With Europe and China effectively off-limits because of trade tariffs, the New England lobster industry and other components of the region’s shellfish industry are on the prowl for new markets.
How does the emirate of Dubai sound?
In September, the nonprofit Food Export – Northeast, in collaboration with the foreign agricultural service office of the U.S. Department of Agriculture, organized a three-day trade mission to Dubai to allow Northeast American lobster and oyster suppliers to meet with Persian Gulf seafood buyers.
“The bottom line, obviously, is we’re trying to diversify markets,” said Tim Hamilton, executive director of Food Export – Northeast. “The industry has relied so much on first Europe and now China. Both of those have met with challenges recently. We haven’t done that much with seafood in that part of the world and we thought we’d take a group there and learn more about the market and generate some interest among the industry there.”
Hamilton said Dubai — one of the seven emirates of the United Arab Emirates — and the other countries of the Gulf Cooperation Council (Bahrain, Kuwait, Oman, Qatar and Saudi Arabia) represent a potentially lucrative integrated new market for American lobsters, oysters and other shellfish.
“The Middle East has money and they don’t produce food,” Hamilton said. “So there’s an understanding and a predisposition for eating foods from elsewhere.”
The GCC countries, he said, offer several attractive qualities as consumer export markets. They have deep veins of wealth, strong population growth and escalating standards of living. Dubai, with a population of about 2.3 million, is the most populous city in the UAE.
It boasts the world’s tallest building — the 2,722-foot Burj Khalifa — and one of the world’s fastest growing economies. It has a history as one of the leading trade hubs in the Gulf region for re-exporting food products to neighboring countries. Overall, its largest trading partner is China.
U.S seafood exports to the six GCC countries totaled $14.4 million in 2018, while total U.S. food and agricultural exports reached about $3.3 billion. Clearly, there is room for growth.
“We learned there is a huge amount of tourism in Dubai, a lot of premium tourism, and a lot of interest in the (seafood) market,” Hamilton said. “We sold $800,000 on the spot. And they estimate the future sales would be about $1.8 million a year just from the relationships we developed there.”
The members of the trade mission included Maine lobstermen and processors, as well as New England oyster suppliers.
They visited four supermarkets that carry live and fresh seafood, as well as touring the Dubai Seafood Market. They also met with seafood buyers from several GCC countries.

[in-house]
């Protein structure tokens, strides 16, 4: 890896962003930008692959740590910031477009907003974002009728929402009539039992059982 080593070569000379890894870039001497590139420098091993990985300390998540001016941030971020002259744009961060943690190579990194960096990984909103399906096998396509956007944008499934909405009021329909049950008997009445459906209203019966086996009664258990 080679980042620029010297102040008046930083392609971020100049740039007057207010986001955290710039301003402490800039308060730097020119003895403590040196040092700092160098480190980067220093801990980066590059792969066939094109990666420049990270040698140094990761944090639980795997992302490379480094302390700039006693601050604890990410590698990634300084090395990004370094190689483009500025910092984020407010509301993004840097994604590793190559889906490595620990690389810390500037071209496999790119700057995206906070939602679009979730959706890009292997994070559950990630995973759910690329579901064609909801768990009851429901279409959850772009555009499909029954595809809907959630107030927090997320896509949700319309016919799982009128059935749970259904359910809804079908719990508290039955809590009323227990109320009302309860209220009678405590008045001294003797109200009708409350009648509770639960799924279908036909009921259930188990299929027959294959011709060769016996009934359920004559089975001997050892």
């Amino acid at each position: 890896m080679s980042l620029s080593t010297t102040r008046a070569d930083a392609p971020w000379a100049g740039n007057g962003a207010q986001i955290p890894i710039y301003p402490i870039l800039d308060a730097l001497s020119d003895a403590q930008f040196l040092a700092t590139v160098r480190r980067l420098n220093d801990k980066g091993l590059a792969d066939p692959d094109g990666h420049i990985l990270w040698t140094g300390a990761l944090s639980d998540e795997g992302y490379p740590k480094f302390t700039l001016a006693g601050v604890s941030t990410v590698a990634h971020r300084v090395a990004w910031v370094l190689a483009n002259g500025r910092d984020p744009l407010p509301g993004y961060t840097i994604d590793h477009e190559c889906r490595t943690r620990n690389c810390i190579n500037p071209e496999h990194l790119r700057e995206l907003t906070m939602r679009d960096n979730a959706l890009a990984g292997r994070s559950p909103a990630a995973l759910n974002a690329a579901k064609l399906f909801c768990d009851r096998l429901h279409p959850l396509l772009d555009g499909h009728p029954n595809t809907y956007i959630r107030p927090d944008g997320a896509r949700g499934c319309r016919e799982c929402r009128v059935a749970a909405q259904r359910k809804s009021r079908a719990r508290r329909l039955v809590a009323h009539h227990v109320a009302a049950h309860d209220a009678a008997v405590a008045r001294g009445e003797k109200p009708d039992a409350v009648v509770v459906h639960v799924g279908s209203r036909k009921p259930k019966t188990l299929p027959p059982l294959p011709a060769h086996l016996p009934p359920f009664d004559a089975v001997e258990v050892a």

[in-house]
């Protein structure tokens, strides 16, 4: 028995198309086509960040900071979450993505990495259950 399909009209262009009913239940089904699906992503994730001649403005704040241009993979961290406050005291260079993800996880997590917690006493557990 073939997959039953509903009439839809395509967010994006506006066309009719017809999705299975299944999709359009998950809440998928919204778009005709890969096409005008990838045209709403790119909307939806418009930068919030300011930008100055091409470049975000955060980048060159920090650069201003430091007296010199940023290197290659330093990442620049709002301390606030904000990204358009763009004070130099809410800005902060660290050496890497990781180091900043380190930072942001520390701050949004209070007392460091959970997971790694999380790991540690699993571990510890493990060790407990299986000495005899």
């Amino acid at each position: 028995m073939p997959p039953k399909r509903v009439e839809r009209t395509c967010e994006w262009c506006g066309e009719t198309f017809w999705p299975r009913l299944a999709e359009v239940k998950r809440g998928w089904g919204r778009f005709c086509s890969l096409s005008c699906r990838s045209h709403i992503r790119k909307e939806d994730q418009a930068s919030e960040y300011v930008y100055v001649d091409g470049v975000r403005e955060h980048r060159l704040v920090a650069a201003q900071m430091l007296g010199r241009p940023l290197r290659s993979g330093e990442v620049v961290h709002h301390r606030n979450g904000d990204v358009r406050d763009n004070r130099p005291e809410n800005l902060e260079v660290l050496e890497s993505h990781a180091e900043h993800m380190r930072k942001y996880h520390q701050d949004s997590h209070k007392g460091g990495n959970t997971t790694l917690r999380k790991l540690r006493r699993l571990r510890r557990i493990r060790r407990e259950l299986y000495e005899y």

“Having feet on the ground and eyes in the market provide suppliers the chance to get a more accurate picture of the market opportunities and its constraints,” said Colleen Coyne, the seafood program coordinator for Food Export – Northeast and the leader of the mission to Dubai. “Meeting and talking with buyers on their own turf also allows suppliers to develop stronger business relationships, which ultimately leads to better long-term business opportunities.”
Also in the fall, Food Export – Northeast held a similar trade mission to Spain that spotlighted American lobster, scallops, monkfish, squid — and a newcomer on the block — Jonah crab.
The ability to create foreign markets for Jonah crab could be a huge boon for Massachusetts lobstermen and other New England fishermen who are working in the burgeoning fishery. Next month, NOAA Fisheries will implement new regulations that will define the Jonah crab fishery in federal waters by establishing permitting requirements and size and possession limits for the first time.
Once considered mere bycatch in the lobster industry, Jonah crab commercial landings have skyrocketed 650% since the early 2000s, according to the Atlantic States Marine Fishery Commission, which regulates the species at the interstate level.
In 2018, Northeast fishermen landed 20.2 million pounds of Jonah crab worth more than $18 million off the boat.
In Massachusetts, which accounts for 70% of all Jonah crab landings, fishermen landed 11.68 million pounds of Jonah crab in 2017, with a value of $11.28 million. It is the state’s fifth most lucrative fishery, ahead of such staples as haddock and soft-shell clams.
Contact Sean Horgan at 978-675-2714, or firstname.lastname@example.org. Follow him on Twitter at @SeanGDT.